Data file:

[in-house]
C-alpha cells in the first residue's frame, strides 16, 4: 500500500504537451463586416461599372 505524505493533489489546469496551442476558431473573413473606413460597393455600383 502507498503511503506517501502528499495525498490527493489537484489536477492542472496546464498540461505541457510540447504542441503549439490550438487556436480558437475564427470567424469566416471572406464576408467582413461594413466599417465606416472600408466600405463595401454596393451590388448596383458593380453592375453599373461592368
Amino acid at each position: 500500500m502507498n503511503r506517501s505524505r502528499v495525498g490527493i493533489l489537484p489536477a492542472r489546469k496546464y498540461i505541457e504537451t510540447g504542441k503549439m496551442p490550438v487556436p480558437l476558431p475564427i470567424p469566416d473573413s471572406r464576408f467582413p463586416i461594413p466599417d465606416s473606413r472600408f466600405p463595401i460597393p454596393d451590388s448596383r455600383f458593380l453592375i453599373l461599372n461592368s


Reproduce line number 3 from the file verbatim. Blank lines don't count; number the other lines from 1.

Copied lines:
Amino acid at each position: 500500500m502507498n503511503r506517501s505524505r502528499v495525498g490527493i493533489l489537484p489536477a492542472r489546469k496546464y498540461i505541457e504537451t510540447g504542441k503549439m496551442p490550438v487556436p480558437l476558431p475564427i470567424p469566416d473573413s471572406r464576408f467582413p463586416i461594413p466599417d465606416s473606413r472600408f466600405p463595401i460597393p454596393d451590388s448596383r455600383f458593380l453592375i453599373l461599372n461592368s